The Pernice Brothers
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The Pernice Brothers

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The best kept secret in music

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Discography

Still working on that hot first release.

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Feeling a bit camera shy

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...so while we were listening to some mixes of Discover a Lovelier You, a female so-called friend (and hint: guest vocalist), beaming and appearing genuinely happy with the tracks going by, turned to me and said something that sounded like, "Do you realize you've made your first good album? It really is." She may as well have walked up to a new mother and said, "Oh, isn't he adorable...goo-googoo... not like those other beasts in your brood."

It had been raining in LA for six days straight, and I had scarcely left the studio. Her jab added to the feeling that my life was becoming the bastard of Ford Maddox Ford and Gilligan's Island-era Sherwood Schwartz.

"Huh?" I answered, shaking off the apparently underhanded compliment the way the ill-equipped boxer in a lopsided match does a punishing blow. Less than half a mile away, California dream homes hubristically erected on impossibly angled hillsides continued shifting in their muddy sockets like a career drinker's teeth.

"Definitely," added her fiancé, nodding his head in accord, sitting in the sweet spot between the studio monitors. "This album is a first."

I was visibly stunned, I'm sure. I was thinking to myself, Hell, I'm a pretty humble guy, but even I thought a few of our past releases fall safely in the "good" category. My face was getting hot. I was having one of those moments that are equal parts insecurity, disbelief and ire. I squirmed in my seat and thought on, This girl has some set of stones on her. So does her fiancé. If she were a dude, I might bust both dudes right in the mouth. Then again, maybe she's right. (After all, at that point I had about as much objectivity as that mother in the first paragraph with the to-the-bone-ugly brood.)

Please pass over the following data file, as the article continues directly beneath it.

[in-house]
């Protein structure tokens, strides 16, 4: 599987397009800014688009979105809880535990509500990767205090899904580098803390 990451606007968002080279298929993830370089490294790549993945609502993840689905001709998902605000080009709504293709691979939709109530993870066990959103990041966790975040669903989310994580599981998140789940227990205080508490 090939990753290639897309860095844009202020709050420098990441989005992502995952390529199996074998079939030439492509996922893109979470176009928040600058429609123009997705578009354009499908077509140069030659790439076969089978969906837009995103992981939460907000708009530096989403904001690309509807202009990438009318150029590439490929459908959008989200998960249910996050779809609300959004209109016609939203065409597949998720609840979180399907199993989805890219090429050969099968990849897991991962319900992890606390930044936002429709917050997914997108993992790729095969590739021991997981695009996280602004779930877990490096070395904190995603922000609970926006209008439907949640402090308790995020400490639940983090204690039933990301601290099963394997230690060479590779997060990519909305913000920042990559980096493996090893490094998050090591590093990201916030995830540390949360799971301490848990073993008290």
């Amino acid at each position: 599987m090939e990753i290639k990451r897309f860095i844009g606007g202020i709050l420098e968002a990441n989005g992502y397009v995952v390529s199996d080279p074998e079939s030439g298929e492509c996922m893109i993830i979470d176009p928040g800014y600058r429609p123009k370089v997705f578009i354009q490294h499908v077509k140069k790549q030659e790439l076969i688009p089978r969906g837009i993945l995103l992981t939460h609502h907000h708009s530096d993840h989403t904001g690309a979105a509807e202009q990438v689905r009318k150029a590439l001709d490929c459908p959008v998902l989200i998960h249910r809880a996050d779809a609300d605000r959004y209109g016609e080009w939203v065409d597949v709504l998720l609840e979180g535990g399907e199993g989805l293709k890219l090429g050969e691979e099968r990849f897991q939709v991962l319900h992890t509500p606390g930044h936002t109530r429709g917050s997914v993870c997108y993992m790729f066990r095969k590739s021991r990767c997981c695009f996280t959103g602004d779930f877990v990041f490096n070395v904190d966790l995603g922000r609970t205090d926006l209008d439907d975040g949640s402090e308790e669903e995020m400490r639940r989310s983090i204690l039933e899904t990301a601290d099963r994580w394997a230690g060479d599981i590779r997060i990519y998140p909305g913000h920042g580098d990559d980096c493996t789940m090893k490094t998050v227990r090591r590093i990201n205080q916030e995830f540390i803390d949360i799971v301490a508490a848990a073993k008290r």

Incredulously, I looked over at Thom Monahan to see if he was going to allow these people to come into his studio and dump all over the previous eight records we'd made together.

"I think I know what you guys are talking about. I might have to agree with you," Thom chimed in, smiling.

Know what they're talking about?!?! Might have to agree with them?!?! Et tu, Thom? I mean, we've been working together for ten years. He might have mentioned something in passing. I felt like a dating service junkie/flunky finally pulled aside and told by a "pal" after ten years that he's got "a little something" dangling from one of his nostrils.

A steady, slow flow of traffic portaged up and down Hyperion Avenue in ankle-deep water. I was lying on the studio floor in what's known as a bass trap: A bad spot in any listening environment where the low end (bass) is magnified to the point of distraction. With each kick drum hit I could feel my bladder and its environs vibrate dangerously. These people must be out of their trees if they think this sounds good, I nearly said out loud. My heartbeat was drawn off its rhythm like a rookie lineman. Then my cell phone started vibrating.

"What?"

"Perneeeece, it's Menck. Did you feel it?"

"Feel what? The kidney stone-crumbling low end mucking up my 'FIRST GOOD ALBUM'?

Why yes, Menck, I did," I said loud enough for all to hear. I looked her right in the eyes, and she knew.

"What are you talking about, you freak? We just had a mild earthquake. My trick knee tells me it was about a two on the richter scale. I'm crossing the hill on my way over to the valley. Let's go get a taco then hit a thirty-wonderful flavors. I have to hang up. These roads are treacherous.

I'm losing you in the canyon..."

The guest vocalist was giggling, maybe nervously, maybe not.

"FEEL-GOOD ALBUM, not FIRST GOOD ALBUM," she explained to me and the room. It was an almost perfect Three's Company moment, minus the go-to sexual innuendo. I suggested we meet Larry Dallas down at the Regal Beagle and drink ourselves stupid with Harvey's Bristol Cream. (I seriously considered naming the album "Downright Upright," but quickly decided I needed not the lawsuit). We all had a good laugh that lasted well into the commercial break. And then I really got mad.

"What the hell do you mean by feel-good album?"

-JP, 2/28/05, Boston